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Curriculum

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Our curriculum supports our philosophy and belief that children learn best when they are actively engaged in play. Modeled after the project approach of Katz and Chard, our curriculum engages children in in-depth explorations into different topics or subjects determined by what the children are excited and curious about.

We know as adults we are more motivated to investigate and learn about subjects that are of interest to us. This is why teaching to the child's interests makes a great deal of sense. By engaging children's minds, they are more apt to obtain a deeper understanding of the every day world around them.  

In order to capitalize on the children's interests, our teachers begin by observing play, peer and adult interactions, conversations with families, and creative work. In addition, we will frequently ask children, "What do you wonder about?"  

Through these engaging activities and in-depth explorations, the young child develops personal/social, language, and physical skills, as well as mathematical skills, scientific skills and creative thinking. 

To grow socially, a child needs to interact, play and talk with other children and adults. With adult encouragement and guidance, a child will gain independence and self-discipline and recognition of the value of others. 

To develop language skills, a child needs practice listening and speaking, as well as exposure to a wide variety of reading and writing materials.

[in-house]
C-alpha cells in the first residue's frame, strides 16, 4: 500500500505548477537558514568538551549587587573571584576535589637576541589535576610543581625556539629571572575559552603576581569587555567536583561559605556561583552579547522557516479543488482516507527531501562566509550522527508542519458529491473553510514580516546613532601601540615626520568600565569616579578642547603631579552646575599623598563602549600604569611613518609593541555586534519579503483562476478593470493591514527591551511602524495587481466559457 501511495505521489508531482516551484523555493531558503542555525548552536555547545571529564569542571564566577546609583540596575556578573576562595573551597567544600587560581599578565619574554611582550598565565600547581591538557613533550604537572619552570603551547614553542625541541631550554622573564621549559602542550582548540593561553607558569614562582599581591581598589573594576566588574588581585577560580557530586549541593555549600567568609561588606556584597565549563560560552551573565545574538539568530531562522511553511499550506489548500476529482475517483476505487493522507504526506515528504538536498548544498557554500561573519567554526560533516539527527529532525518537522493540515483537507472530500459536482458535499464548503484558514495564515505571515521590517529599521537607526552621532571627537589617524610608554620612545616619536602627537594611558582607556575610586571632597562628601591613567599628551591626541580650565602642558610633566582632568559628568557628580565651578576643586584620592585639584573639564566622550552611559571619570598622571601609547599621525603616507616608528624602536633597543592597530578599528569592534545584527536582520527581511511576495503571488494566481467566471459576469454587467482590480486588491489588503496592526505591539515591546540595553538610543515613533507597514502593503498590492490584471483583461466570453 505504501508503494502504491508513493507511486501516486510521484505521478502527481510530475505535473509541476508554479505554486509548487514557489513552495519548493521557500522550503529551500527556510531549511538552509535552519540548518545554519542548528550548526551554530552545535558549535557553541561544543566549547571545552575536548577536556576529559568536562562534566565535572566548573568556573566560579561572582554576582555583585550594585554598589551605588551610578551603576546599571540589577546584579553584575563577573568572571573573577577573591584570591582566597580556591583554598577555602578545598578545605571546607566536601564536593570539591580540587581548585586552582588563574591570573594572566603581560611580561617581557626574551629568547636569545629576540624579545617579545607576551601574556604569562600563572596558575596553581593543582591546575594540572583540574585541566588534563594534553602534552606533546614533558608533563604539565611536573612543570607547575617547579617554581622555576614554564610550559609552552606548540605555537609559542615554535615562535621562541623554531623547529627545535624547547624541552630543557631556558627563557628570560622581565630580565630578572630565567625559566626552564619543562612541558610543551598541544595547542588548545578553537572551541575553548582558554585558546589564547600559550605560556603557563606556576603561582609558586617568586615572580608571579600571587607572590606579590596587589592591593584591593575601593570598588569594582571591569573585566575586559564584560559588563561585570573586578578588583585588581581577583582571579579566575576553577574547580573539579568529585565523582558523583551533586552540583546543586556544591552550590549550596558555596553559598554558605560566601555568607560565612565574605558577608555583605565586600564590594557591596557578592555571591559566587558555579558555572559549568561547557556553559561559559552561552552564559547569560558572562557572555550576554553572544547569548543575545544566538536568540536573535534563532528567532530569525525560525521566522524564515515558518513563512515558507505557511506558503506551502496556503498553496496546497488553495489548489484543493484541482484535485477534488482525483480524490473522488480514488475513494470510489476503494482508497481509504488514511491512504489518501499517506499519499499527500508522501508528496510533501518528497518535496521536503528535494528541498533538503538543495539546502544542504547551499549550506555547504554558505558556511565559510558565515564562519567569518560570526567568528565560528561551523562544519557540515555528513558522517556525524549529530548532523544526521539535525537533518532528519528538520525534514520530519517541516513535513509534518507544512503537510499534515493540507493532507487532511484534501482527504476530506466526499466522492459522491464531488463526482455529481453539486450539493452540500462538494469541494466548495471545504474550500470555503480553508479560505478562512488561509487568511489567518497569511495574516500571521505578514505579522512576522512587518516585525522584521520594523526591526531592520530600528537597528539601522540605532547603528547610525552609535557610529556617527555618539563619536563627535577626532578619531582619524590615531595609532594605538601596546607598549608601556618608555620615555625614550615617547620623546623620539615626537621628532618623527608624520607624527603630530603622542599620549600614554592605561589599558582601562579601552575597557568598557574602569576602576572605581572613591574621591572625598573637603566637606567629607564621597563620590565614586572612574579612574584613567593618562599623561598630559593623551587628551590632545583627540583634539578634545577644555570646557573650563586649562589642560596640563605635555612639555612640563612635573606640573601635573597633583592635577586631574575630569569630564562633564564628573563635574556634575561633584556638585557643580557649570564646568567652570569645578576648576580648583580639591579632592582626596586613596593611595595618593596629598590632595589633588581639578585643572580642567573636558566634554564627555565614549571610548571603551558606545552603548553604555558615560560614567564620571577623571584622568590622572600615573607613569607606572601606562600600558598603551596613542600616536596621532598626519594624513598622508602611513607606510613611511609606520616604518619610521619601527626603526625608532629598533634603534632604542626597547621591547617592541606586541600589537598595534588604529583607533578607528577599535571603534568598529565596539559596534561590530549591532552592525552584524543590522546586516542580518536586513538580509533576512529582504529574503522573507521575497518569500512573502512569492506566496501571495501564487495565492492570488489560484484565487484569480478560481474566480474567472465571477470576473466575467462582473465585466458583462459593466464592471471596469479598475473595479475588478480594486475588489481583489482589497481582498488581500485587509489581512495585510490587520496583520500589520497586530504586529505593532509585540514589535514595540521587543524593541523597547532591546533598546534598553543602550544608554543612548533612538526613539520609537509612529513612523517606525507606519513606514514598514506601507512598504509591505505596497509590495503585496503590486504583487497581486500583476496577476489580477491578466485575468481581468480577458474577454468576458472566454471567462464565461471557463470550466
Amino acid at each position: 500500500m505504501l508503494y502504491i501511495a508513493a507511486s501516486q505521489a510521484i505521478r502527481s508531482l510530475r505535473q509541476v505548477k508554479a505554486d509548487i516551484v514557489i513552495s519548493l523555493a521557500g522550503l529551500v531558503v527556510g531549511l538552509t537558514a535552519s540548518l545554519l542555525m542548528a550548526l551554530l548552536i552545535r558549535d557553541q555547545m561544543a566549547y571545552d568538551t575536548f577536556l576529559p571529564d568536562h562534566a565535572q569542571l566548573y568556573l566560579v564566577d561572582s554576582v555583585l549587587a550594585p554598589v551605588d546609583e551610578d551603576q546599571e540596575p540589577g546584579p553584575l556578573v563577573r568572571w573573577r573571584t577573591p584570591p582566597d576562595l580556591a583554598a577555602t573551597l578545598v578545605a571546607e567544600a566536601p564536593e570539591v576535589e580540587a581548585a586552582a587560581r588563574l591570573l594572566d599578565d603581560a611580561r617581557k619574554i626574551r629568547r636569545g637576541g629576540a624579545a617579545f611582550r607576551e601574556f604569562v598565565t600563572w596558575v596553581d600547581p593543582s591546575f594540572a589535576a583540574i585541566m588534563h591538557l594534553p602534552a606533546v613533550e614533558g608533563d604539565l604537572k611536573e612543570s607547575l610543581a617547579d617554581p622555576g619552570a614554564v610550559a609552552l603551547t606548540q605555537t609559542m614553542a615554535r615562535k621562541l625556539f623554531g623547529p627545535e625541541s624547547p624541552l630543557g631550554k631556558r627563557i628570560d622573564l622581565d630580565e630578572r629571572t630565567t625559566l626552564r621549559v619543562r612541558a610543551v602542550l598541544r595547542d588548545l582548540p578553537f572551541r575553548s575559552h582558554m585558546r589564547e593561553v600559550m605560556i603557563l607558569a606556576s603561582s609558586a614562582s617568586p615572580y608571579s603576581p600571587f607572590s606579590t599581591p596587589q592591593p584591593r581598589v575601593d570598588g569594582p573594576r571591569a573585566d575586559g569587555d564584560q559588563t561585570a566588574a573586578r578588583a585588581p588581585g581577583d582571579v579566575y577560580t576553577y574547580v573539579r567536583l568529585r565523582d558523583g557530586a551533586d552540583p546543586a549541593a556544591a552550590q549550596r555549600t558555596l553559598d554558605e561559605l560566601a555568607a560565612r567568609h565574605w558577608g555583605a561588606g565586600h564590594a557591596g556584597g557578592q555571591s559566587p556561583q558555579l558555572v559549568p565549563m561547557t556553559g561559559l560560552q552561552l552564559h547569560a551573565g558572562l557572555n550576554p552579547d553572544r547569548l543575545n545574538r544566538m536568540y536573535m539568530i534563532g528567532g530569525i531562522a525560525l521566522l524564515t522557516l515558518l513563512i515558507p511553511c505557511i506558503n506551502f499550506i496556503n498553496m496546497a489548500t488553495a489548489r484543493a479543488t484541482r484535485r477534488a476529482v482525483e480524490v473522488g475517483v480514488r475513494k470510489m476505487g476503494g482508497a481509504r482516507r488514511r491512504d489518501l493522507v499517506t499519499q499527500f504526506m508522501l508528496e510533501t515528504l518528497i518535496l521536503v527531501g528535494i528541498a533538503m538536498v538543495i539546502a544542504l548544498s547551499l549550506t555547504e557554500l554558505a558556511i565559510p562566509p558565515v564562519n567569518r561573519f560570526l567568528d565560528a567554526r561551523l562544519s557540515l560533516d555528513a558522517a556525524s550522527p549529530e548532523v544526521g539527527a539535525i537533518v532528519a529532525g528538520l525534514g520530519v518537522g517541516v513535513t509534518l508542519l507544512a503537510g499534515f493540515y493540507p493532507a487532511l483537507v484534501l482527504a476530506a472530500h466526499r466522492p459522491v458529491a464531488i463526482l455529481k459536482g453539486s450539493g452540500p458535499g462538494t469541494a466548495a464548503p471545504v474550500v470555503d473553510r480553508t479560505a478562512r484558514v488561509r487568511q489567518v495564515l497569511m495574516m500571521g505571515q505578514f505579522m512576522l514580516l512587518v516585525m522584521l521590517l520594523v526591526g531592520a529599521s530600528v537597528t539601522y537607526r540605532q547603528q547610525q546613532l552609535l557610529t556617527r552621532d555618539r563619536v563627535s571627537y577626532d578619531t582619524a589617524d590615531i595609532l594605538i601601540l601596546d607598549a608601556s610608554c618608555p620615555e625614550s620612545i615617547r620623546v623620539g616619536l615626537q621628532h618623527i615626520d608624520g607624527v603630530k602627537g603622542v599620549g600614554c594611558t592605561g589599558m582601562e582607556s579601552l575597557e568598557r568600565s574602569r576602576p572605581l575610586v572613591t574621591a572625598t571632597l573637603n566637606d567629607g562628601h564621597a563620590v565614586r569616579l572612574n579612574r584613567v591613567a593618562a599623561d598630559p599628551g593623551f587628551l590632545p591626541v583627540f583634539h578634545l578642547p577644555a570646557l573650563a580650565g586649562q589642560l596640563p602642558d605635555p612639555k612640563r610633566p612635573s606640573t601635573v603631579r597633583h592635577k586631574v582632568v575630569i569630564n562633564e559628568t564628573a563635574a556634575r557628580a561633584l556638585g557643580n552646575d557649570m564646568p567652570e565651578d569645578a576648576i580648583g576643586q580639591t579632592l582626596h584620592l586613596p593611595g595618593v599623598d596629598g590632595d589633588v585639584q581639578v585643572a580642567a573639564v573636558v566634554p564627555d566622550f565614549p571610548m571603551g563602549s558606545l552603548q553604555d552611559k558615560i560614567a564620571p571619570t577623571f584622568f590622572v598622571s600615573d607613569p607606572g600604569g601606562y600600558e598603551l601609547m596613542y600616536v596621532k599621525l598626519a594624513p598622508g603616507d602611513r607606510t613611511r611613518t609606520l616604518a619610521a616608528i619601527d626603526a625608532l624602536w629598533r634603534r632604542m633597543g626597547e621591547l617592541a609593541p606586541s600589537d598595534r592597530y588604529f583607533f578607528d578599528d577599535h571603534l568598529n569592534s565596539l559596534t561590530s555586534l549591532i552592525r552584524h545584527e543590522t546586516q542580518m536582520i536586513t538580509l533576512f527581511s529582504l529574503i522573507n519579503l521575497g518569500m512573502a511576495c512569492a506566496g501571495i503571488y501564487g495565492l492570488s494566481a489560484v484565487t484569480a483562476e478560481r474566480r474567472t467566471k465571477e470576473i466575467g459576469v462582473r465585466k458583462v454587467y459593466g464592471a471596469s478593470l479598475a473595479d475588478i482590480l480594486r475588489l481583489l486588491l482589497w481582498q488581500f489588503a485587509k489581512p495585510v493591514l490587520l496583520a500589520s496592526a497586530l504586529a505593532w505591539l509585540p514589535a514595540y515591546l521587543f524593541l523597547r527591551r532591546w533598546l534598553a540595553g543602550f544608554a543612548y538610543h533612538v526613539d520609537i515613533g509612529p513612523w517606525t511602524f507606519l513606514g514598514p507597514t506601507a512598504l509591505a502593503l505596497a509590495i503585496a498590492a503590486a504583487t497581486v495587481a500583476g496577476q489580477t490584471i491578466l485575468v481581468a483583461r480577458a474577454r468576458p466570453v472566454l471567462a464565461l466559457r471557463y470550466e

To develop physically, a child needs opportunities to master small and large motor skills, eat nutritional well-balanced meals and enjoy plenty of sunshine and fresh air. 

To develop mathematical thinking skills, a child needs to sort, create patterns, measure, and gain an understanding of numbers.

To grow scientifically, a child needs to observe, investigate, predict, and question the environment around her. 

To advance in the arts, a child needs experiences with a variety of art supplies or media; opportunities to sing, listen, and play music; and time to use dance as creative expression.  

While the in-depth exploration allows children the opportunity to explore what is of interest to them, learning centers provide plenty of opportunity to:

  • Create
  • Make decisions
  • Work with others
  • Think and reason
  • Problem solve
  • Develop coordination
  • Increase attention span
  • Investigate
  • Explore and foster a love for discovery and learning

Each day the children have ample opportunity to work and play in learning centers. Extended play allows children to truly become engaged in their work and investigations.